On average, between 1995 and 2005, women in Finland earned 28.4% less in non-adjusted salaries than men. Taking into account the high progressive tax rate in Finland, the net income difference was 22.7%. Adjusted for the amount of hours worked (and not including unpaid national military service hours), these wage differences are reduced to approximately 5.7% (non taxed) and 0.4% (tax-adjusted).
The difference in the amount of hours worked is largely attributed to social factors; for example, women in Finland spend considerably more time on domestic work instead. Other considerable factors are increased pay rates for overtime and evening/night-time work, of which men in Finland, on average, work more. When comparing people with the same job title, women in public sector positions earn approximately 99% of their male counterparts, while those in the private sector only earn 95%. Public sector positions are generally more rigidly defined, allowing for less negotiation in individual wages and overtime/evening/night-time work.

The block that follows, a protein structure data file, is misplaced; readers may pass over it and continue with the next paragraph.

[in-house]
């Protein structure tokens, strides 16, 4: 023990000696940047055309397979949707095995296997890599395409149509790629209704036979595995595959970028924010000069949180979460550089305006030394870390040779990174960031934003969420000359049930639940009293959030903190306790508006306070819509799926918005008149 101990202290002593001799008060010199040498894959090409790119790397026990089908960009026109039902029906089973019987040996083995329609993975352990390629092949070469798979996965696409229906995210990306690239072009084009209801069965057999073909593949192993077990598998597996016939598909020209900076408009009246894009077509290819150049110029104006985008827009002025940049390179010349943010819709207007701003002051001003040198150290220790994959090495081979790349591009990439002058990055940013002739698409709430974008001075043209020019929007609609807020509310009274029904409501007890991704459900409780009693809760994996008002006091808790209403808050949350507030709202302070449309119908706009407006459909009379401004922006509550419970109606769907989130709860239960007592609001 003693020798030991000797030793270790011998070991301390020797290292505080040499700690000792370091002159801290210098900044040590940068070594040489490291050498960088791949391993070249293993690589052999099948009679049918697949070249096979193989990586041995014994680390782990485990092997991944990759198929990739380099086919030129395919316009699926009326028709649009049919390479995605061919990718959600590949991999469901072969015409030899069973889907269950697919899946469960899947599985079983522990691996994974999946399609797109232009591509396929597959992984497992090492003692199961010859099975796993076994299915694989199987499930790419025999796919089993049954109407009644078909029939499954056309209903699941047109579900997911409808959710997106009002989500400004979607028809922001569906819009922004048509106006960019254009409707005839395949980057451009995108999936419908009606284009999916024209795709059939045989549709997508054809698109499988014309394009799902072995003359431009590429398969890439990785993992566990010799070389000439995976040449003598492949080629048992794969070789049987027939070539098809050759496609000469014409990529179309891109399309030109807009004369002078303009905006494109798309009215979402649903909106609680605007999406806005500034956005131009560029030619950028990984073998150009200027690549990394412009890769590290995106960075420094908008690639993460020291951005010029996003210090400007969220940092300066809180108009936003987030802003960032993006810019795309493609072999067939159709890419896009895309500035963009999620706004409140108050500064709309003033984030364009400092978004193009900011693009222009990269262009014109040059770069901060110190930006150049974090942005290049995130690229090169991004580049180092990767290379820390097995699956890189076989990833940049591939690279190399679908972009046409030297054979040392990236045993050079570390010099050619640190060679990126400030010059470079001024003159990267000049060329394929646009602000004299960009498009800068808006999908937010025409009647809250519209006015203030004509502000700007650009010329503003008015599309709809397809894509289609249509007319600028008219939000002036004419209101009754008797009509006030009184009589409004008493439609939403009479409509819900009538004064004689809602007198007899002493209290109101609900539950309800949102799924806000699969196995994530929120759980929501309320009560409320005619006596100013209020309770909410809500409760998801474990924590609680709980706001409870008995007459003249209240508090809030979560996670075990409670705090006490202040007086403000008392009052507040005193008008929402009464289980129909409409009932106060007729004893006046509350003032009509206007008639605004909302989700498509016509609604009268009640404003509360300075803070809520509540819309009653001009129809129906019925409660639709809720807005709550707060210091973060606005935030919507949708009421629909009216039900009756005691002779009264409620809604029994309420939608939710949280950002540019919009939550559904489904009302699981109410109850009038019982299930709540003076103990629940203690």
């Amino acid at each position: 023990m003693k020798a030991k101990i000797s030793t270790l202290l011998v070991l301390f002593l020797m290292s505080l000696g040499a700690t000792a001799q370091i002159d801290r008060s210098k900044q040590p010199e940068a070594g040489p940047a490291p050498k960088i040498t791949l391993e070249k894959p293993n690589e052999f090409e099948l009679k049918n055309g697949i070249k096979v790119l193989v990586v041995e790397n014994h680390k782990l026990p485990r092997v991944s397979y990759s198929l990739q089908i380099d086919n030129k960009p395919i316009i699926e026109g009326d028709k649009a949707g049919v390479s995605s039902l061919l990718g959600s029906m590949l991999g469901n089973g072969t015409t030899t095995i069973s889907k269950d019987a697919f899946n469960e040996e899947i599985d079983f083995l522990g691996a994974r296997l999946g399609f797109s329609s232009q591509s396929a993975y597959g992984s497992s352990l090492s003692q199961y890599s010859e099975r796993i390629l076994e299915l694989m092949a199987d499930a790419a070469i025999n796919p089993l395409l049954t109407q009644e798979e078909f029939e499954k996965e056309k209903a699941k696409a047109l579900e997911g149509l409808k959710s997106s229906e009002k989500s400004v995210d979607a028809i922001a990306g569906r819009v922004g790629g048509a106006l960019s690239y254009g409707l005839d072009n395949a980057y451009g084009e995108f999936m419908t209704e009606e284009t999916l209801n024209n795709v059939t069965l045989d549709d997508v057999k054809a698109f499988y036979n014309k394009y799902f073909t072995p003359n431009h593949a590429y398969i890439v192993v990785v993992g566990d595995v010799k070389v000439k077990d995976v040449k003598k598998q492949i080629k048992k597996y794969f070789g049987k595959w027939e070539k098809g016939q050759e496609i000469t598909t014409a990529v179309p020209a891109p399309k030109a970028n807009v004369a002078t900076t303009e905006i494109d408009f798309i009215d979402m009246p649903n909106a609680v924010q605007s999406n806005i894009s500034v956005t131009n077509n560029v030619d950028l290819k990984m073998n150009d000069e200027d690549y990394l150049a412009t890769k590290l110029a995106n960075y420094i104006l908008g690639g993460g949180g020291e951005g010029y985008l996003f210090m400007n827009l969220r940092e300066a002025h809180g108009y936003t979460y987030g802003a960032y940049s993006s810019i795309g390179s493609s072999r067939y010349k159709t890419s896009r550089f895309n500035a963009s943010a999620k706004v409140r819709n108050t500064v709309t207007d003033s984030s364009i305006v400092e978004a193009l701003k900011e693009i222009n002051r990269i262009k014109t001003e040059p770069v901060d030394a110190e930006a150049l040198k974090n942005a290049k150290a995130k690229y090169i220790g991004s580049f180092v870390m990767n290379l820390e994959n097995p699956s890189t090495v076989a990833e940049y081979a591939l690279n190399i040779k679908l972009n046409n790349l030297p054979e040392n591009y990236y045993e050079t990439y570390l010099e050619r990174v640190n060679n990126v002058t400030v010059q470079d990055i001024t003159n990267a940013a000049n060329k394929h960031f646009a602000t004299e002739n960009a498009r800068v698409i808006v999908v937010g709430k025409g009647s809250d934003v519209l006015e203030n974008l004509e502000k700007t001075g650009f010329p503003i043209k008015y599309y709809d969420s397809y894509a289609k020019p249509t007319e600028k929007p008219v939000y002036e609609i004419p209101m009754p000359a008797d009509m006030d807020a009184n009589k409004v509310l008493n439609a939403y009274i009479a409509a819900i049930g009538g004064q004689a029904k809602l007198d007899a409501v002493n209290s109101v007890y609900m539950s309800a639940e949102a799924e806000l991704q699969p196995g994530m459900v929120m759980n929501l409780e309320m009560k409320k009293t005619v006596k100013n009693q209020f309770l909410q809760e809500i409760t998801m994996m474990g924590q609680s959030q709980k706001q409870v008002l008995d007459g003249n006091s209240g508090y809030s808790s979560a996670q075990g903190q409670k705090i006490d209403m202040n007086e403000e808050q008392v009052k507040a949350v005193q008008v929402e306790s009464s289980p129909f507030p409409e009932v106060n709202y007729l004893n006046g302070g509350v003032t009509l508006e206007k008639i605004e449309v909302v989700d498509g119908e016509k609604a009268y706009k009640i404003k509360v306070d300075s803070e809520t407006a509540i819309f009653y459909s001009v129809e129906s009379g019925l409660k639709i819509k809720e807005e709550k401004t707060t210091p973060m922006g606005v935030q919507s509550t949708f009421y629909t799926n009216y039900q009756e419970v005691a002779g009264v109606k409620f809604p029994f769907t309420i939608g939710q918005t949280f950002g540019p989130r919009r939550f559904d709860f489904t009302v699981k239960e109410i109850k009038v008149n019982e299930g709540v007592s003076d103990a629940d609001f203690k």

As of 2018 Finland is ranked fourth and has fully closed gender gap on Educational Attainment and have closed more than 82% of its overall gender gap.
Women earn 22–23% less than men, according to the Federal Statistical Office of Germany. The revised gender pay gap was 6–8% in the years 2006–2013. The Cologne Institute for Economic Research adjusted the wage gap to less than 2%. They reduced the gender pay gap from 25% to 11% by taking in account the work hours, education and the period of employment. The difference in revenue was reduced furthermore if women had not paused their job for more than 18 months due to motherhood.
The most significant factors associated with the remaining gender pay gap are part-time work, education and occupational segregation (less women in leading positions and in fields like STEM).